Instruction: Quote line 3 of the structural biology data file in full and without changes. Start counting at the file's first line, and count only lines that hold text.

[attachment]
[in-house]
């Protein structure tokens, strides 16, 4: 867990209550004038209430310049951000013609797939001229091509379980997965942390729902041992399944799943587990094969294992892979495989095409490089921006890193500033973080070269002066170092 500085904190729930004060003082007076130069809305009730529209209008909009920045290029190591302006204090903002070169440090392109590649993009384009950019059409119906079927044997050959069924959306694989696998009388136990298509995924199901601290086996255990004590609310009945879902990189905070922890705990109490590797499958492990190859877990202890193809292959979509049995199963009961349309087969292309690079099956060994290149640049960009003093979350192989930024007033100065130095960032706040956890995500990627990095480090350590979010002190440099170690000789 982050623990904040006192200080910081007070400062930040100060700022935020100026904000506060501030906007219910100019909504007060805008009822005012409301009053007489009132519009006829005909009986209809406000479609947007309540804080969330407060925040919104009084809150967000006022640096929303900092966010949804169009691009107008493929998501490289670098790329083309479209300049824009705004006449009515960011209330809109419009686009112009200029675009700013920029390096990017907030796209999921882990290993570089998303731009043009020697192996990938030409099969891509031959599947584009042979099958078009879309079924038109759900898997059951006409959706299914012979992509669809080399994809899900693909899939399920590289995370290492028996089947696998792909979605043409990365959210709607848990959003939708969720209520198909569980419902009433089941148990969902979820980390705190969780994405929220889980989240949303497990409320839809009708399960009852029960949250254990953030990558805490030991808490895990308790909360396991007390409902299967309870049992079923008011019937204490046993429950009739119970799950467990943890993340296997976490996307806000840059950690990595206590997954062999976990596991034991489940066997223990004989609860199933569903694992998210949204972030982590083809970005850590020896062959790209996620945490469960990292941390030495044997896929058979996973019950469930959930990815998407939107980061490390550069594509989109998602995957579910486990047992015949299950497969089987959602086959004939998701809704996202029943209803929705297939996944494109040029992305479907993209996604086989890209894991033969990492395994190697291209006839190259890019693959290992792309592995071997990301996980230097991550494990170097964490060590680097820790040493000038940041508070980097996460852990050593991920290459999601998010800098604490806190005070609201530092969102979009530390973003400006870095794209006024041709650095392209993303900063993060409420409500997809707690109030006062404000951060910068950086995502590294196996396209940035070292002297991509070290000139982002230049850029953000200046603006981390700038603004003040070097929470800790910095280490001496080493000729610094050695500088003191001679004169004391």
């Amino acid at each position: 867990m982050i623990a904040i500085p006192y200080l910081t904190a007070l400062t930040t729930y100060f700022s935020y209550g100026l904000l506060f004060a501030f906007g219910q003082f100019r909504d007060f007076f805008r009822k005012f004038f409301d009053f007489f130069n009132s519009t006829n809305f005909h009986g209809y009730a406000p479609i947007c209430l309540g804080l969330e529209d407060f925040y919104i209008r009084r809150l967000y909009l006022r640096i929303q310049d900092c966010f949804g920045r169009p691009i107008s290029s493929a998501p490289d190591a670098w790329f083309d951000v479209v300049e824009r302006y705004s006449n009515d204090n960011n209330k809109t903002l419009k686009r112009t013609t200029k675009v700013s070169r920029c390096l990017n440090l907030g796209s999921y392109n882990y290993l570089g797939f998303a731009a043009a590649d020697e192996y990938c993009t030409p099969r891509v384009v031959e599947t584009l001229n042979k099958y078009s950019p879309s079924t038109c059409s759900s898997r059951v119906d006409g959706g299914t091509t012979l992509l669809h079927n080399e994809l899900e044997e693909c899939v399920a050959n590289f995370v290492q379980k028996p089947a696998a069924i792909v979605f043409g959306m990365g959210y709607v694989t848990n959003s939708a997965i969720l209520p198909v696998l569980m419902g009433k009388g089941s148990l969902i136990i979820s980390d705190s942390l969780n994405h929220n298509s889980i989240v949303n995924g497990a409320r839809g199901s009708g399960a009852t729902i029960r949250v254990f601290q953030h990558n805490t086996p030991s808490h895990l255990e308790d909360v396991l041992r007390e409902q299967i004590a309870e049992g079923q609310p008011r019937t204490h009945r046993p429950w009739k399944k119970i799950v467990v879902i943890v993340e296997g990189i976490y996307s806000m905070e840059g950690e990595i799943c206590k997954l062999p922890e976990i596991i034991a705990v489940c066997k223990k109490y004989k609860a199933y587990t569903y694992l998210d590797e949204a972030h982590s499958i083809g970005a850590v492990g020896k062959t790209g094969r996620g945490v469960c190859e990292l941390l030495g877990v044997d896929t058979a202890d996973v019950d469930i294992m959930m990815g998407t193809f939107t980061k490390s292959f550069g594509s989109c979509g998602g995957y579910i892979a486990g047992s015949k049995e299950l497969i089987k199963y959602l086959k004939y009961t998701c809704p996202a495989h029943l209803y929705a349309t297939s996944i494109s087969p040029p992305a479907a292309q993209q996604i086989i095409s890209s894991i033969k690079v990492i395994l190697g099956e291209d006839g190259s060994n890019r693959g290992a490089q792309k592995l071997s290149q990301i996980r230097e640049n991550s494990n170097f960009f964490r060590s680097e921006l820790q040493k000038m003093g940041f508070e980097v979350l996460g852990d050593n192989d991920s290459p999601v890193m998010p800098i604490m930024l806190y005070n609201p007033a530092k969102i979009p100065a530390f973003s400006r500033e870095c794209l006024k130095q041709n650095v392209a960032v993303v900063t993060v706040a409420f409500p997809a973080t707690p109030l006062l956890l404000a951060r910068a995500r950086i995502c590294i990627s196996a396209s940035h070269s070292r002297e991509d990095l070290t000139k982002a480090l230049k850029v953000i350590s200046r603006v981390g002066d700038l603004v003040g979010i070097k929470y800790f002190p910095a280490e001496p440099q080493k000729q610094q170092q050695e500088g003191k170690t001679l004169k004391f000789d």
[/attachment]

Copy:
């Amino acid at each position: 867990m982050i623990a904040i500085p006192y200080l910081t904190a007070l400062t930040t729930y100060f700022s935020y209550g100026l904000l506060f004060a501030f906007g219910q003082f100019r909504d007060f007076f805008r009822k005012f004038f409301d009053f007489f130069n009132s519009t006829n809305f005909h009986g209809y009730a406000p479609i947007c209430l309540g804080l969330e529209d407060f925040y919104i209008r009084r809150l967000y909009l006022r640096i929303q310049d900092c966010f949804g920045r169009p691009i107008s290029s493929a998501p490289d190591a670098w790329f083309d951000v479209v300049e824009r302006y705004s006449n009515d204090n960011n209330k809109t903002l419009k686009r112009t013609t200029k675009v700013s070169r920029c390096l990017n440090l907030g796209s999921y392109n882990y290993l570089g797939f998303a731009a043009a590649d020697e192996y990938c993009t030409p099969r891509v384009v031959e599947t584009l001229n042979k099958y078009s950019p879309s079924t038109c059409s759900s898997r059951v119906d006409g959706g299914t091509t012979l992509l669809h079927n080399e994809l899900e044997e693909c899939v399920a050959n590289f995370v290492q379980k028996p089947a696998a069924i792909v979605f043409g959306m990365g959210y709607v694989t848990n959003s939708a997965i969720l209520p198909v696998l569980m419902g009433k009388g089941s148990l969902i136990i979820s980390d705190s942390l969780n994405h929220n298509s889980i989240v949303n995924g497990a409320r839809g199901s009708g399960a009852t729902i029960r949250v254990f601290q953030h990558n805490t086996p030991s808490h895990l255990e308790d909360v396991l041992r007390e409902q299967i004590a309870e049992g079923q609310p008011r019937t204490h009945r046993p429950w009739k399944k119970i799950v467990v879902i943890v993340e296997g990189i976490y996307s806000m905070e840059g950690e990595i799943c206590k997954l062999p922890e976990i596991i034991a705990v489940c066997k223990k109490y004989k609860a199933y587990t569903y694992l998210d590797e949204a972030h982590s499958i083809g970005a850590v492990g020896k062959t790209g094969r996620g945490v469960c190859e990292l941390l030495g877990v044997d896929t058979a202890d996973v019950d469930i294992m959930m990815g998407t193809f939107t980061k490390s292959f550069g594509s989109c979509g998602g995957y579910i892979a486990g047992s015949k049995e299950l497969i089987k199963y959602l086959k004939y009961t998701c809704p996202a495989h029943l209803y929705a349309t297939s996944i494109s087969p040029p992305a479907a292309q993209q996604i086989i095409s890209s894991i033969k690079v990492i395994l190697g099956e291209d006839g190259s060994n890019r693959g290992a490089q792309k592995l071997s290149q990301i996980r230097e640049n991550s494990n170097f960009f964490r060590s680097e921006l820790q040493k000038m003093g940041f508070e980097v979350l996460g852990d050593n192989d991920s290459p999601v890193m998010p800098i604490m930024l806190y005070n609201p007033a530092k969102i979009p100065a530390f973003s400006r500033e870095c794209l006024k130095q041709n650095v392209a960032v993303v900063t993060v706040a409420f409500p997809a973080t707690p109030l006062l956890l404000a951060r910068a995500r950086i995502c590294i990627s196996a396209s940035h070269s070292r002297e991509d990095l070290t000139k982002a480090l230049k850029v953000i350590s200046r603006v981390g002066d700038l603004v003040g979010i070097k929470y800790f002190p910095a280490e001496p440099q080493k000729q610094q170092q050695e500088g003191k170690t001679l004169k004391f000789d």